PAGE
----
The previous owners left for us the Abstract of Title on the property. The documents and briefs read back to 1834. I have been pouring over the information and researching some of the names and the town history. It really has made this whole adventure A LOT more interesting and exciting.
Included with the documents was a survey map completed in 1989, just before an addition was made to the house. Score! There is my basic map with all of the measurements to sketch the property to plan the gardens ;)
I am going to transfer the map onto grid paper and then I can begin planning for spring. As you can see from the photos, the garden area is a long narrow space on the west side of the property. There are a few beds to the east and south, and the front yard consists of a 25' deep lawn, extending to the retaining wall and sidewalk.
One of my goals will be to design a better flow between these space, particularly the transition from the front yard to the back yard. The space is currently divided by a 3 foot fence and a gate. And the "curb appeal" sucks.
When we bought this house we thought there might be a few fun restoration projects to tackle down the road, but we never anticipated the level of restoration we would be facing. First, the deed on the house is dated 1926, but we know from the local oral history and the Abstract of Title that this was the original homestead and probably dates back to the late 1880s. The fireplace, upon inspection, revealed that it was originally coal. Aside from needing a few repairs to the box itself, we also cannot use the fireplace with wood because it is too small for the heat generated. However, it is beautiful, so we plan to convert it to a gas insert.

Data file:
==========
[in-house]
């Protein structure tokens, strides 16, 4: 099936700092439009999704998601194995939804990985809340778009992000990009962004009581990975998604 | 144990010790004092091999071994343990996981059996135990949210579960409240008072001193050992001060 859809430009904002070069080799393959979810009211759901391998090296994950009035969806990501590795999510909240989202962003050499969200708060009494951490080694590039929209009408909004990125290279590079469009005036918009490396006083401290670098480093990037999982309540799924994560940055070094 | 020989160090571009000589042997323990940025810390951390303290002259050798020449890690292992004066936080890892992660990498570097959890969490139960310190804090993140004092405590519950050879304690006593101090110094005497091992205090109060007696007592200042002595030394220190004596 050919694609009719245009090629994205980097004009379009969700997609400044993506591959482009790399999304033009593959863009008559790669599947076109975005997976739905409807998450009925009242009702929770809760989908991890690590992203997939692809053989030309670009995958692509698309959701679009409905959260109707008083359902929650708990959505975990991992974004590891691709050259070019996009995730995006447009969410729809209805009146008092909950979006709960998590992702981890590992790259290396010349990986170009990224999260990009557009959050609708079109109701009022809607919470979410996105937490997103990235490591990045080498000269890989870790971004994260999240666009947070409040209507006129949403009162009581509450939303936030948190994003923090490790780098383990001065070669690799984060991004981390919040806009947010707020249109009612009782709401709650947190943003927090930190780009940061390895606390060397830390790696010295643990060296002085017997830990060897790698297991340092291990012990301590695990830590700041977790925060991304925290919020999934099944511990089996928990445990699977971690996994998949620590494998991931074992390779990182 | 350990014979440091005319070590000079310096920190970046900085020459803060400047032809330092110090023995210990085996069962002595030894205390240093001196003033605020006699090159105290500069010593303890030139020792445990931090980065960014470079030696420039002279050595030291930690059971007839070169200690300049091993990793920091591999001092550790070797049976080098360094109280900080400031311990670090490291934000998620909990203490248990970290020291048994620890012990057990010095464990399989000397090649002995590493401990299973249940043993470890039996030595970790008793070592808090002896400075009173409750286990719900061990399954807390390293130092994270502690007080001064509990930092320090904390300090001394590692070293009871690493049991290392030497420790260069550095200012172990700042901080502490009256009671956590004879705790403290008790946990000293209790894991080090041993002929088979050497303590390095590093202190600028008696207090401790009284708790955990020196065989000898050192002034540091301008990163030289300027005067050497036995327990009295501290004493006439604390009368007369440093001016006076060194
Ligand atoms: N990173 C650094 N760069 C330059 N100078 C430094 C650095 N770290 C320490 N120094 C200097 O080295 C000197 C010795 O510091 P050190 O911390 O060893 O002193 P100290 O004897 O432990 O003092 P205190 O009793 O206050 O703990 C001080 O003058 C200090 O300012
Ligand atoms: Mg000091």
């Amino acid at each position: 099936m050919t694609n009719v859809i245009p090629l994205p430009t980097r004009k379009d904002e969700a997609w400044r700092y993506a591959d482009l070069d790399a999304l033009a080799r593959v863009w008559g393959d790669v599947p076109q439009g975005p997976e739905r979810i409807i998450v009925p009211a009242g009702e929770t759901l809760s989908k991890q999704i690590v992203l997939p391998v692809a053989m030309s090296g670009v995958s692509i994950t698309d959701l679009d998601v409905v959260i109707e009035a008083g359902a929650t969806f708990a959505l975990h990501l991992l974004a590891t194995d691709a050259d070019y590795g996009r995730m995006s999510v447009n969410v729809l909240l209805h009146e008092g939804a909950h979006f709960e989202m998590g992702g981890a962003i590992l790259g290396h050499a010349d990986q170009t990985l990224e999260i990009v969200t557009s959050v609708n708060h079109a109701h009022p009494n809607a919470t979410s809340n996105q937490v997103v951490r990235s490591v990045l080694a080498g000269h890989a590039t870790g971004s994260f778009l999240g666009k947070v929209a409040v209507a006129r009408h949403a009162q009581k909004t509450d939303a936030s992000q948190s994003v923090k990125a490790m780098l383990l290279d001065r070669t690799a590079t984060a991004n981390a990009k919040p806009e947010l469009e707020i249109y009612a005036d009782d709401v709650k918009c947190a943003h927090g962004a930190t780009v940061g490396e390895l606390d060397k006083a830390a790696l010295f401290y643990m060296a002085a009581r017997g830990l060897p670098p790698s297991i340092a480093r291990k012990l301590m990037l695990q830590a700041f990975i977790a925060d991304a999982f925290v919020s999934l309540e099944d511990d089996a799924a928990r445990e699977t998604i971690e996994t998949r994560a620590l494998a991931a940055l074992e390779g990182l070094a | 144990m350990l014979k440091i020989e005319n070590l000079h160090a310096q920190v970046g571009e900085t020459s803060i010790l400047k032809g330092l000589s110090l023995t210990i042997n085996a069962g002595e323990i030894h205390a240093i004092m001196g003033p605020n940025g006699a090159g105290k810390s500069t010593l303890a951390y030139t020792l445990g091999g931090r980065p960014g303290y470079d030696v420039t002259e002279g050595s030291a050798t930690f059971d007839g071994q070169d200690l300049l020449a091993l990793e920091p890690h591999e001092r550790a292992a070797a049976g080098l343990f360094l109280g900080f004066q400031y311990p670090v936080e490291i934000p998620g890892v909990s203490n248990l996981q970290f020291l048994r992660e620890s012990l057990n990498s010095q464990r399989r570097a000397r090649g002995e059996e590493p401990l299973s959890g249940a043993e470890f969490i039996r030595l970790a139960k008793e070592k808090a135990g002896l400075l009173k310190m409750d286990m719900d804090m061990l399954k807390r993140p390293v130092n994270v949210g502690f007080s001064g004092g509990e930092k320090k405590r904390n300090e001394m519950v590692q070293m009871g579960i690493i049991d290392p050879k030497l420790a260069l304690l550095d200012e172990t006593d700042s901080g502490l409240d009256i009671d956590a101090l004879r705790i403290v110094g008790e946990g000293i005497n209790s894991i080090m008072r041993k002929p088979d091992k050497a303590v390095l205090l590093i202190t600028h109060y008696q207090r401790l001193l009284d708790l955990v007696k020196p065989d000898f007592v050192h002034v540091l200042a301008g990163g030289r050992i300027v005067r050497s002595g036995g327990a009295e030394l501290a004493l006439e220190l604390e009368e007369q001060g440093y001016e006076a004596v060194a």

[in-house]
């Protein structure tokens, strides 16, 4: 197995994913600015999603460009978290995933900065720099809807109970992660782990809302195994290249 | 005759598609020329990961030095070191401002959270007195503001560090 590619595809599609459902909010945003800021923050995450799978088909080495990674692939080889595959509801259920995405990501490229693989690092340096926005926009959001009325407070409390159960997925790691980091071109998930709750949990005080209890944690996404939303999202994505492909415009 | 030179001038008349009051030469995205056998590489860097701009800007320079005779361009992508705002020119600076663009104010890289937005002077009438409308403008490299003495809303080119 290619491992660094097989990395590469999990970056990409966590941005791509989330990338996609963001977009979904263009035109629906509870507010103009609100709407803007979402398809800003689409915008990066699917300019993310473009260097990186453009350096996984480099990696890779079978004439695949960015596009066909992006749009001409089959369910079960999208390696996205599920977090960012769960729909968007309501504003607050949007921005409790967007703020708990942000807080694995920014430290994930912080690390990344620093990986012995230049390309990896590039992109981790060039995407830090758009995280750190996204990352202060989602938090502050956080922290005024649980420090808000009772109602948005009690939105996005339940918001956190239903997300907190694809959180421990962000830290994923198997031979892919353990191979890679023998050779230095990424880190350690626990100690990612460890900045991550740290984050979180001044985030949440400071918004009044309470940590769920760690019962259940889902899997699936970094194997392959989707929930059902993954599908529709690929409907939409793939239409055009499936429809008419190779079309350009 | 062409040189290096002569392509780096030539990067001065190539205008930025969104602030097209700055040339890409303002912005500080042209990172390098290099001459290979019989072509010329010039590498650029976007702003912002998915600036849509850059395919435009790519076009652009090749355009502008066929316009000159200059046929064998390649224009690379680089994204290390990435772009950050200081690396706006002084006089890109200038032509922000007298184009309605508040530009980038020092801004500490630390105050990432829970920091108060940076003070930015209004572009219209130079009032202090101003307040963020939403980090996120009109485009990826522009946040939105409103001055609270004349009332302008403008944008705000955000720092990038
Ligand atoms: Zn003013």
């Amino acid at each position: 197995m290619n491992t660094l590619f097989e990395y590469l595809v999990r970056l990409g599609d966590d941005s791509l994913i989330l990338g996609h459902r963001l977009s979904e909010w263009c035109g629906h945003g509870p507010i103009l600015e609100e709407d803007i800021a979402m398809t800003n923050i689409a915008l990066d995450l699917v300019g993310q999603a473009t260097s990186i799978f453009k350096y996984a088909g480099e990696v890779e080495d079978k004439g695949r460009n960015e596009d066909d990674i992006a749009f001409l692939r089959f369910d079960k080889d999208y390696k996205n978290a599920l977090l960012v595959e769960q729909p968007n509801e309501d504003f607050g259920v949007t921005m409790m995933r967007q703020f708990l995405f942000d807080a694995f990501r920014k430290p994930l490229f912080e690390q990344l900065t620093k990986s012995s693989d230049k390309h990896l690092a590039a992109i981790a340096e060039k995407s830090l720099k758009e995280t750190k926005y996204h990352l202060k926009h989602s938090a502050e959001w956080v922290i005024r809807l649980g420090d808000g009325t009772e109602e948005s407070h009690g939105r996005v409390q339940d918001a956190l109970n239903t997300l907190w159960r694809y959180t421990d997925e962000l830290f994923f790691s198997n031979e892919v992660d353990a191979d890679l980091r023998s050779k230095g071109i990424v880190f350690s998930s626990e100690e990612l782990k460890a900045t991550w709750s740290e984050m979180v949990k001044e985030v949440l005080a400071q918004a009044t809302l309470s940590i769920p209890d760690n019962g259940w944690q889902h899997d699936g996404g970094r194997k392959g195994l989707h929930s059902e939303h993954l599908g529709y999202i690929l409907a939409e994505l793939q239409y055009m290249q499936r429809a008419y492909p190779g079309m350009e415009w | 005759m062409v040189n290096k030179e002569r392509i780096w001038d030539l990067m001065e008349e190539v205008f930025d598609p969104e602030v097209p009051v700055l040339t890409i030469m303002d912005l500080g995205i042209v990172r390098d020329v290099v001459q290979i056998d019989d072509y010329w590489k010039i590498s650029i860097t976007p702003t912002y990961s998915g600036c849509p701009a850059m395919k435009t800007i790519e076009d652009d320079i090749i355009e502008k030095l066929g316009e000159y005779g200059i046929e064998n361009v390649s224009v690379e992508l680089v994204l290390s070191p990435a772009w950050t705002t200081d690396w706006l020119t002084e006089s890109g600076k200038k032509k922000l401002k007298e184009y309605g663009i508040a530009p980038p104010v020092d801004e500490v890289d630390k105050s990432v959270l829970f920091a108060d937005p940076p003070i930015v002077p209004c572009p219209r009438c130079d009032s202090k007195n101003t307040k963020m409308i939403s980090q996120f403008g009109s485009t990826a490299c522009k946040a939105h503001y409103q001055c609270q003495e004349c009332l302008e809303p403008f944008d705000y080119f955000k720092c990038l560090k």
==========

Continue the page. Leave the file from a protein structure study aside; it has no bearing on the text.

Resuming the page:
Next we discovered that we had calcimine paint. Well, I did not know anything about calcimine paint, so that will warrant a post in itself. Basically, we need to address this chalky whitewash paint form the turn of the last century before we can paint the walls. At the moment the walls have a "rustic" look, after stripping all of the wallpaper and then coming to a screeching halt upon discovery of the calcimine paint. I have done quite a bit of reading about the topic and will add a post with links to the best articles I found.
And so, that brings me to my latest realization, this is in fact, not so much a garden journal as much as a gardener's journal. This blog has followed me through three moves and three gardens, each time I make more conscious choices about the garden space AND each time the garden space has been and will continue to be an extension of the home. Whether they are a visual extension through windows or flow through doors and lifestyle, each garden has expanded the life of the home. And so, I will also include the renovation projects that we tackle on this old homestead in this blog as well.
A photo taken just before we moved in.